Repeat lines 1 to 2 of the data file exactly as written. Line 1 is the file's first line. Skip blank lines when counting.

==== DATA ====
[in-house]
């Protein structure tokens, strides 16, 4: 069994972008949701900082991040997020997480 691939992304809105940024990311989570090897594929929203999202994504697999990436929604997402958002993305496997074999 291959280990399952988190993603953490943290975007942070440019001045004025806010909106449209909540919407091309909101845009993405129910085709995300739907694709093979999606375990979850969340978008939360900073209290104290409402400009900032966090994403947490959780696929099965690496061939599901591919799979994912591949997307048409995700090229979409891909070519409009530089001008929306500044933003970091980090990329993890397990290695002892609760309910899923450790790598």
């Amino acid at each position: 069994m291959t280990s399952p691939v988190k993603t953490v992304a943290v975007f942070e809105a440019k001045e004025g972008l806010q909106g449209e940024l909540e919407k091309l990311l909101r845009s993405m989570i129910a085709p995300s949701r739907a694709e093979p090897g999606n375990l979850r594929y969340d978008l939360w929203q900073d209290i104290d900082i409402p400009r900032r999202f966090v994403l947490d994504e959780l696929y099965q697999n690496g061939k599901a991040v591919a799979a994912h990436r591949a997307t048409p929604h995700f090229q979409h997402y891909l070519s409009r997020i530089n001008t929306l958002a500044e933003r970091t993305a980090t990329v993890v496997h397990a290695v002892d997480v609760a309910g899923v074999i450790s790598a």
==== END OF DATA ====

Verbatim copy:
[in-house]
């Protein structure tokens, strides 16, 4: 069994972008949701900082991040997020997480 691939992304809105940024990311989570090897594929929203999202994504697999990436929604997402958002993305496997074999 291959280990399952988190993603953490943290975007942070440019001045004025806010909106449209909540919407091309909101845009993405129910085709995300739907694709093979999606375990979850969340978008939360900073209290104290409402400009900032966090994403947490959780696929099965690496061939599901591919799979994912591949997307048409995700090229979409891909070519409009530089001008929306500044933003970091980090990329993890397990290695002892609760309910899923450790790598």